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President Barack Obama teared up watching "Lee Daniels' The Butler," a celluloid depiction of the US civil rights battle as seen by an African-American who served in the White House.
The movie, starring Forest Whitaker and Oprah Winfrey, topped the North American box office for a second straight weekend and is already being spoke of as a multiple Academy Award contender.
"I teared up just thinking about not just the butlers who have worked here in the White House, but an entire generation of people who were talented and skilled, but because of Jim Crow, because of discrimination, there was only so far they could go," Obama said in an interview with radio host Tom Joyner.
"And yet, with dignity and tenacity, they got up and worked every single day," said Obama, the first African-American US president, noting that those who were discriminated against put up with a lot "because they hoped for something better for their kids."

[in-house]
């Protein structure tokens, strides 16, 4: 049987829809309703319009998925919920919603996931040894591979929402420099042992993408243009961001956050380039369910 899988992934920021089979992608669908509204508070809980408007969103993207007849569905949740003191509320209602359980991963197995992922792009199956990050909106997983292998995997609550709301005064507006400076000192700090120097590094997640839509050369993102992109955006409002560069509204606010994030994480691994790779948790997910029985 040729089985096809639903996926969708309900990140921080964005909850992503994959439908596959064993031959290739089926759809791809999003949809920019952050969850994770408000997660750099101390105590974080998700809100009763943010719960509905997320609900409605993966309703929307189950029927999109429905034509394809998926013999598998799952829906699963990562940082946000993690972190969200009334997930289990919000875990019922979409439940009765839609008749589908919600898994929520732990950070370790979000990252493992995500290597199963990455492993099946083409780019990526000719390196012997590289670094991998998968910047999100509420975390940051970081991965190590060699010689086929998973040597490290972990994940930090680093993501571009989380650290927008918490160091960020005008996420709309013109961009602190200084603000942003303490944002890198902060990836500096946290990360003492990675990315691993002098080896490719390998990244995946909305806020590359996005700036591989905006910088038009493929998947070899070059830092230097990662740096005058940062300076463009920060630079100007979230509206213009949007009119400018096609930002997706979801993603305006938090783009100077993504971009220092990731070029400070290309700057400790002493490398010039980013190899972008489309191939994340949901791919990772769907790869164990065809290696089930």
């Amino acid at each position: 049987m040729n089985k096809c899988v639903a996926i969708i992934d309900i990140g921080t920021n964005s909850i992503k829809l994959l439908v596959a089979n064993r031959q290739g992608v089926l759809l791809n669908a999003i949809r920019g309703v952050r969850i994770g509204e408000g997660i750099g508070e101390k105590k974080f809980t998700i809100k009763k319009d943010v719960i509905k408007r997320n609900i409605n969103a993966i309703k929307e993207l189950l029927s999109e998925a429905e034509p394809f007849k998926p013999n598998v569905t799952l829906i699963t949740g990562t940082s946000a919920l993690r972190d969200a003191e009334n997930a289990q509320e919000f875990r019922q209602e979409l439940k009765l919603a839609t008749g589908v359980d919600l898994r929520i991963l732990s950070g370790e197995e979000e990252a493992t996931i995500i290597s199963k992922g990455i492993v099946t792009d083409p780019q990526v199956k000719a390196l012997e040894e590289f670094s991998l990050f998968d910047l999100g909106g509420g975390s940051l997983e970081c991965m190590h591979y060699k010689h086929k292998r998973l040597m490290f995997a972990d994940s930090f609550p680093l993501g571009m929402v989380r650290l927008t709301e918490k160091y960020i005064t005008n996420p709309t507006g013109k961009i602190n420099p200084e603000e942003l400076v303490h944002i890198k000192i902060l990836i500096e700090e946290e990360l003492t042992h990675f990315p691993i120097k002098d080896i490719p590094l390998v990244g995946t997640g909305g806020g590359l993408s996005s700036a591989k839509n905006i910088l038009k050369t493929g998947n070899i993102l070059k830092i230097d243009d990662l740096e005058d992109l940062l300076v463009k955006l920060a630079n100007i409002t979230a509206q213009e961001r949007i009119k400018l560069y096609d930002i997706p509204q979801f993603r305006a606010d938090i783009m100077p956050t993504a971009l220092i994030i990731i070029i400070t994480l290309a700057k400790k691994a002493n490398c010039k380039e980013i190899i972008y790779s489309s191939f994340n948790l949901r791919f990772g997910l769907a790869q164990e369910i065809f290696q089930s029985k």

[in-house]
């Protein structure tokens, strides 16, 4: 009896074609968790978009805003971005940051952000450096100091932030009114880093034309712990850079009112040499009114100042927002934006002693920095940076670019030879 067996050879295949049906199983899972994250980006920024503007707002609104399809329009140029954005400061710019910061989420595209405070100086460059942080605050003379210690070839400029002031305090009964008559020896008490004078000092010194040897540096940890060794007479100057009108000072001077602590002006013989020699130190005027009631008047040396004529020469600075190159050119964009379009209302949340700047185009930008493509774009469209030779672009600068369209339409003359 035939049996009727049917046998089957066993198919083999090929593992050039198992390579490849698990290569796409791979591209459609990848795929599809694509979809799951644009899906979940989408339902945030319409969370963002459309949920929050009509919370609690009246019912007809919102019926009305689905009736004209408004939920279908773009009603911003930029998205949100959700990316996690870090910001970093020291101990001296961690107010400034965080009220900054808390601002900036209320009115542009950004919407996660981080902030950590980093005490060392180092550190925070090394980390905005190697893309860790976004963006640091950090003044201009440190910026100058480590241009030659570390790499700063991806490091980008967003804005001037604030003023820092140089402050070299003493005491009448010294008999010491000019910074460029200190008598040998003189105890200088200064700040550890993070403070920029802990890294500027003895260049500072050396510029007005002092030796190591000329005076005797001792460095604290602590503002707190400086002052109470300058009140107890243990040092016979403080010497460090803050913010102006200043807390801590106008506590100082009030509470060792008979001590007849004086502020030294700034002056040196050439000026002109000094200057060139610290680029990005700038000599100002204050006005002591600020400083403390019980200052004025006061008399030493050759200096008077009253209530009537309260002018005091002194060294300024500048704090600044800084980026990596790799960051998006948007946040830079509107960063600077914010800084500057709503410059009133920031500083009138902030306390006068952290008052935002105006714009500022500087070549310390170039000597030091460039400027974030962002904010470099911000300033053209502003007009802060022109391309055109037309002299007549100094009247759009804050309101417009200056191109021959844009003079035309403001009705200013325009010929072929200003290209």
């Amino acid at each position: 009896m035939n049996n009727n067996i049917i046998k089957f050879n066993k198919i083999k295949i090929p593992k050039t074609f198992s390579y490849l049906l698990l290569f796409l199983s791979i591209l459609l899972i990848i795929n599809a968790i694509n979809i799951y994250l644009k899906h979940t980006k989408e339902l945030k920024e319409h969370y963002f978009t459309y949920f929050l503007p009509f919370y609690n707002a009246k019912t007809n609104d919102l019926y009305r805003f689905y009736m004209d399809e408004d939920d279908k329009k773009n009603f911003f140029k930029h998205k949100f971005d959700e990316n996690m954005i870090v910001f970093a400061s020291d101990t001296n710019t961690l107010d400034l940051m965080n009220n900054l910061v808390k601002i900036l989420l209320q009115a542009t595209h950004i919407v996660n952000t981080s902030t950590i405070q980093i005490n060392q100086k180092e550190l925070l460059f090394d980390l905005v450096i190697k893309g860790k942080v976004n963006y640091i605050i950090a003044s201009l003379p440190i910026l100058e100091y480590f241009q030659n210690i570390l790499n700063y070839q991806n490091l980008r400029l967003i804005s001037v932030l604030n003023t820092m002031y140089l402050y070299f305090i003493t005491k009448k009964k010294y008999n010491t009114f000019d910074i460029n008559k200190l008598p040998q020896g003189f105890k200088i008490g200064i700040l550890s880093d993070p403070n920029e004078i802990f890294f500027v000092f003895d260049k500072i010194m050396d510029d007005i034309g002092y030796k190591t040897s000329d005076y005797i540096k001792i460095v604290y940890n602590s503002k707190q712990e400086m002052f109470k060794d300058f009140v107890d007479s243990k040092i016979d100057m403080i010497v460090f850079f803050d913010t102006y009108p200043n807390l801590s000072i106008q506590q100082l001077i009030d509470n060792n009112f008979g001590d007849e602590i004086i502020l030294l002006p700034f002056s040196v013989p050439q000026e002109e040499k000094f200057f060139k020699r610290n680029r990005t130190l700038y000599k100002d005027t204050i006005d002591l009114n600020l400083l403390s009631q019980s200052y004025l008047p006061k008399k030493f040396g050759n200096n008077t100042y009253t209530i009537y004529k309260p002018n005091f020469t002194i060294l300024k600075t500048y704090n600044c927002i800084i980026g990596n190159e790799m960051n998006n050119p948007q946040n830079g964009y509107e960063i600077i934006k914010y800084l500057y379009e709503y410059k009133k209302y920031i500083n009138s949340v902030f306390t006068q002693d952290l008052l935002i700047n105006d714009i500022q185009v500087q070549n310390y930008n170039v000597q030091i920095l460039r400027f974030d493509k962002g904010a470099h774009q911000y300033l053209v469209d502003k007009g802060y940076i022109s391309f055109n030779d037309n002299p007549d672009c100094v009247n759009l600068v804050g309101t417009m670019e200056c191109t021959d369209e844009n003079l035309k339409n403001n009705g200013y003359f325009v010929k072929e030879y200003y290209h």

The racially motivated "Jim Crow" laws -- which legalized at the local and federal level rules about where blacks could eat, go to school, sit on a bus, and who they could marry, among other restrictions -- were in force from the 1870s to the 1960s.
The epic film -- encompassing over 50 years of history and a dozen US presidents -- is loosely based on the real-life story of Eugene Allen, an African-American who worked as a butler at the White House for 34 years.
Whitaker plays the title role and Winfrey -- who has been a longtime supporter of Obama's political campaigns -- stars as his wife.